Obstructive sleep apnea is a disorder known to be associated with increased cardiovascular mortality and morbidity. Part of this association is undoubtedly due to the occurrence of hypertension both in association with apneic events and during the day in these patients. Evidence is accumulating that the association between sleep apnea and hypertension is in fact causal. There are currently a number of hypotheses regarding the mechanisms responsible for acute elevations in blood pressure at night and for sustained elevations of blood pressure in the day in patients with sleep apnea. However, due to the difficulty in controlling experimental conditions in clinical situations, and the multiplicity of inputs, much of the current knowledge remains speculative. The investigator and his colleagues have developed a chronic dog model of sleep apnea. Using this model and an acute cat preparation where indicated, the investigator proposes an integrated series of studies dissecting out the multiplicity of possible inputs to the regulation of blood pressure. The proposal is geared to a number of specific aims.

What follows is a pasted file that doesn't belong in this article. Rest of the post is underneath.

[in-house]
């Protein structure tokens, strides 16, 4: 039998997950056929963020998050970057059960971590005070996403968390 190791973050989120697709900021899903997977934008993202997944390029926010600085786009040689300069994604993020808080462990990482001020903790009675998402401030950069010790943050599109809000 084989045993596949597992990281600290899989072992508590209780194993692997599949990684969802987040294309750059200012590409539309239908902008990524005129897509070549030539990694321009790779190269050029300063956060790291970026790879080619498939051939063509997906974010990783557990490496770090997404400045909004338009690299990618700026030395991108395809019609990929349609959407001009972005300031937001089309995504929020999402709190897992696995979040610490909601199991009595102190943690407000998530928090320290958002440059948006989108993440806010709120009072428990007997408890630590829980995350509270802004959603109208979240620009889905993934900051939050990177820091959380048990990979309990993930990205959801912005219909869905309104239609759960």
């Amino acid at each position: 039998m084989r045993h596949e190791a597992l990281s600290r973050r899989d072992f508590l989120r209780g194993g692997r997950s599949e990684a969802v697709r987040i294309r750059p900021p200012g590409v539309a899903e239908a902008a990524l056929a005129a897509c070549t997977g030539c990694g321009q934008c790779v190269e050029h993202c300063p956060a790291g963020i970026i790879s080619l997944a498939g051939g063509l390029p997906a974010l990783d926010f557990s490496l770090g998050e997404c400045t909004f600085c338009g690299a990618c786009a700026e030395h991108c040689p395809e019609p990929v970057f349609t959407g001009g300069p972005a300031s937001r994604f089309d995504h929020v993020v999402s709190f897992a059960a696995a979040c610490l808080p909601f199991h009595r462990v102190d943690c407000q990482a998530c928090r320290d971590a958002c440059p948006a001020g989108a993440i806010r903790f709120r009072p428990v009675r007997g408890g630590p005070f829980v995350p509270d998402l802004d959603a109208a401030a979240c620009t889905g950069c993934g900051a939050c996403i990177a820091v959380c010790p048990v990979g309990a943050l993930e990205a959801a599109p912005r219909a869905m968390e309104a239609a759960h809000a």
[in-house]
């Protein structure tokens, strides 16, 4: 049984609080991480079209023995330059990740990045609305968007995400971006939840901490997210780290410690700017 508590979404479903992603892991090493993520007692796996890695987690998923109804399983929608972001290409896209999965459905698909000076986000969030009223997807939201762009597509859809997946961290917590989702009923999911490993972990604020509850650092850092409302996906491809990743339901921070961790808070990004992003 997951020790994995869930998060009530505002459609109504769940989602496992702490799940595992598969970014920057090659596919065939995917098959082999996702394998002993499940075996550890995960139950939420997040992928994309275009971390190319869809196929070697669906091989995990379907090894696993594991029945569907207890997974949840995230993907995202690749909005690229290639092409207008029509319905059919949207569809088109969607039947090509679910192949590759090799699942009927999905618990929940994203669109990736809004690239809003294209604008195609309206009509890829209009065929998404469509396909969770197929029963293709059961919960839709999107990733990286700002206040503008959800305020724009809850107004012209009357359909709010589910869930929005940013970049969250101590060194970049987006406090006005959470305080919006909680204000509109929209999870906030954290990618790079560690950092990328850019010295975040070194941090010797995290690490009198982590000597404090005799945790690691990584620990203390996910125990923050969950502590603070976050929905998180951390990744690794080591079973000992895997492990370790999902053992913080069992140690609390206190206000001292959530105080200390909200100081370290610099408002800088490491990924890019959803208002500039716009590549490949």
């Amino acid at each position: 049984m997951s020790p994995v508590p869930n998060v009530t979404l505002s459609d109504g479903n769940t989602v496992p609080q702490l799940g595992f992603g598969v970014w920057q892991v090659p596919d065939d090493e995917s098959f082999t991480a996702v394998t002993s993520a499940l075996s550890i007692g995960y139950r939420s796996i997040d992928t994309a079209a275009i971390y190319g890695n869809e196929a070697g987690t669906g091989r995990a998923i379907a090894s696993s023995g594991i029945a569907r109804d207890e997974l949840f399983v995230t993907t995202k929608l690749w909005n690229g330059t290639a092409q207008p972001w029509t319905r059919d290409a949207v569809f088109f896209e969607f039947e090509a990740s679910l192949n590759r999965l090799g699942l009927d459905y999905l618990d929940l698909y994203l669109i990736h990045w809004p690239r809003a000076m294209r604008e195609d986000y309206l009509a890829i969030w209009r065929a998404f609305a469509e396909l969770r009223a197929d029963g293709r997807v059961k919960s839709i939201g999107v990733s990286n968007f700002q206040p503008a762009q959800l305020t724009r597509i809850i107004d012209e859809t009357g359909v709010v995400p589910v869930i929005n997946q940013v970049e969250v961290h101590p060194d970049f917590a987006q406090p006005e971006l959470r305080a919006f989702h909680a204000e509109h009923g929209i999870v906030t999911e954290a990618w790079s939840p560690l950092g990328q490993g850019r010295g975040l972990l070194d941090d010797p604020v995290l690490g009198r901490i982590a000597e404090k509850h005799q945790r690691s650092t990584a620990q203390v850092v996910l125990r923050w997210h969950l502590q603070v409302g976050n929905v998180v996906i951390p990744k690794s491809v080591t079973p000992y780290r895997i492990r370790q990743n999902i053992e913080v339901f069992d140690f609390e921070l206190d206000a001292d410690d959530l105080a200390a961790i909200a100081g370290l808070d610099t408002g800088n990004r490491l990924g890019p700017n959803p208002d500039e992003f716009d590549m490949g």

Specific Aim 1 is to study how input from chemoreceptors and pulmonary afferents act to increase blood pressure during the intra-apneic period.
Specific Aim 2 will be to examine those factors responsible for the immediate post-apneic increase in blood pressure, especially the role of post apneic arousal and hyperventilation.
Specific Aim 3 will examine the mechanisms by which repetitive apneas lead to elevations of blood pressure during the day. Specifically the role of sleep fragmentation and periodic stimulation of chemoreceptors will be examined. A number of specific and relevant hypotheses are to be tested for each aim. Both the afferent and efferent limbs of the response to various stimuli will be examined.